Eating Well When You’re Low on Energy

We’ve all had those days where we don’t have the energy to cook something elaborate and all we want is the easiest thing that can make our stomach happy.

For some people, days where they have low energy or “low spoons” can come quite often.
 
No, we’re not talking about the number of clean spoons you may have in your kitchen drawers. “Spoons” is commonly used as a shorthand for people to refer to their energy levels.
 
This comes from Spoon Theory, a metaphor created by disability activist Christine Miserandino. One day, Christine wanted to tangibly demonstrate to her best friend how it was like to have limited energy to get through the day while living with lupus.1
 
Christine gave her friend a handful of spoons and asked her to envision that it was her daily energy allotment for the day. Every task that needs to be completed costs at least a spoon, but possibly even more. When she was out of spoons, it represented not having the energy to do much else in a day.
 
It’s very common that when people have low energy, whether it’s because of a chronic condition, mental health or a tiring day, eating regularly is often the first thing to go by the wayside.
 
However, irregular eating habits may make issues of fatigue and mental health symptoms more prominent.
 
A cross-sectional study examined the association between skipping breakfast, mental health, and health risk behaviors of 21,972 university students in 28 countries in Africa, the Americas and Asia. Findings of the study suggested that skipping breakfast was associated with various sleep issues, health behavior risks, as well as mood-related symptoms such as depression, loneliness, lower happiness, and post-traumatic stress disorder. Limitations of the study were that the study was based on self-report, limited questions about overall diet quality and information about other meals, and lack of longitudinal data.2
 
Studies on medical students have suggested an association between meal skipping and fatigue. A study with 127 healthy second-year Japanese medical students attending Osaka City University Graduate School of Medicine, found that skipping breakfast and irregular meals were associated with fatigue. There were several limitations to this study. First, only a limited number of subjects was studied; generalization for the results would require studies involving a large number of subjects. Second, conclusions about cause-and-effect relations cannot be drawn due to the cross-sectional nature of the data. Third, the questionnaire used in this study did not include comprehensive questions dealing with dietary habits and food content.3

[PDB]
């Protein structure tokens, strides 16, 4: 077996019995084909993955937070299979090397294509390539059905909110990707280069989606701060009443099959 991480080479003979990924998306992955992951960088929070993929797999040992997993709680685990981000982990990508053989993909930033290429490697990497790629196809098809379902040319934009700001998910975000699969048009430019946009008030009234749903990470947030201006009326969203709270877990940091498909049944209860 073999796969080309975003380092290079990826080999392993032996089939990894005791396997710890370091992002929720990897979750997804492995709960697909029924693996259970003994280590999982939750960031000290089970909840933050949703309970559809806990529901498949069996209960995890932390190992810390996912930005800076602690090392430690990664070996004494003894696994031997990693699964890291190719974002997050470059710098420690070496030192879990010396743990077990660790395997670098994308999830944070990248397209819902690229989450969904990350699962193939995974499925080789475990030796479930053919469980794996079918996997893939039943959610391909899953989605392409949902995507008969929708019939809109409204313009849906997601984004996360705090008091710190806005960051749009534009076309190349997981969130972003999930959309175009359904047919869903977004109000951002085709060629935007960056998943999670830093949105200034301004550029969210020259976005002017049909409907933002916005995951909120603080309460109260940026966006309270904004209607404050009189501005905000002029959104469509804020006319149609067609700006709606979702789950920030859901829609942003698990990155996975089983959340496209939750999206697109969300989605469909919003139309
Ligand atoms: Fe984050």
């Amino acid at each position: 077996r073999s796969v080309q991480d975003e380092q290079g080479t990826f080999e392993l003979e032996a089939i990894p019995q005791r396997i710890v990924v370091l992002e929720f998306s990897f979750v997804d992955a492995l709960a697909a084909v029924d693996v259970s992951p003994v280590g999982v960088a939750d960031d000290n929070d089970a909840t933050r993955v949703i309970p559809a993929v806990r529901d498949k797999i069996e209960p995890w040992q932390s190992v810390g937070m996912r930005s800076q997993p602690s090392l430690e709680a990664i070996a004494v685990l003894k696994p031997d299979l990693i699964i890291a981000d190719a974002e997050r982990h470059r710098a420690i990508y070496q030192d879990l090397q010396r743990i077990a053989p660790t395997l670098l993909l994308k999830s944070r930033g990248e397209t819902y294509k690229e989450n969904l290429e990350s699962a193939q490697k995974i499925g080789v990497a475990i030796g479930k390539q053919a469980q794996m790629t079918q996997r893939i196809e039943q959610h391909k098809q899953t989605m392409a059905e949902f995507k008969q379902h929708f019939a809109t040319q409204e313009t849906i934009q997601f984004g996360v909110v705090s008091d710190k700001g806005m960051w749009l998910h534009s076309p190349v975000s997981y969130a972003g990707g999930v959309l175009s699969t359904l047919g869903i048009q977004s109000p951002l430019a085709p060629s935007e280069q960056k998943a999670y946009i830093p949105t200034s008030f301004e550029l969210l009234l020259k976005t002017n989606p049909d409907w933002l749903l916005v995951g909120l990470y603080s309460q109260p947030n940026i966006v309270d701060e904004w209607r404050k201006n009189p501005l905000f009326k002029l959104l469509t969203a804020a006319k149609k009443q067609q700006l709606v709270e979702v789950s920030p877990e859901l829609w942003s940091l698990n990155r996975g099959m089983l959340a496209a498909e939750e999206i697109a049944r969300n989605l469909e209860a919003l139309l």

Similarly, a descriptive cross-sectional study performed among medical students at the University of Ghana Medical School, Korle Bu-Accra of 317 (pre-clinical and clinical) medical students in Ghana found that skipping breakfast was significantly related to fatigue and poor attention span. There were several limitations to this study. Due to the cross-sectional nature of this study and its data, conclusions about cause-and-effect relations between skipping breakfast and reported fatigue and perceived concentration cannot be drawn. Other limitations to this study included reliance on self-reported data and a lack of generalizability to larger, less specialized population.4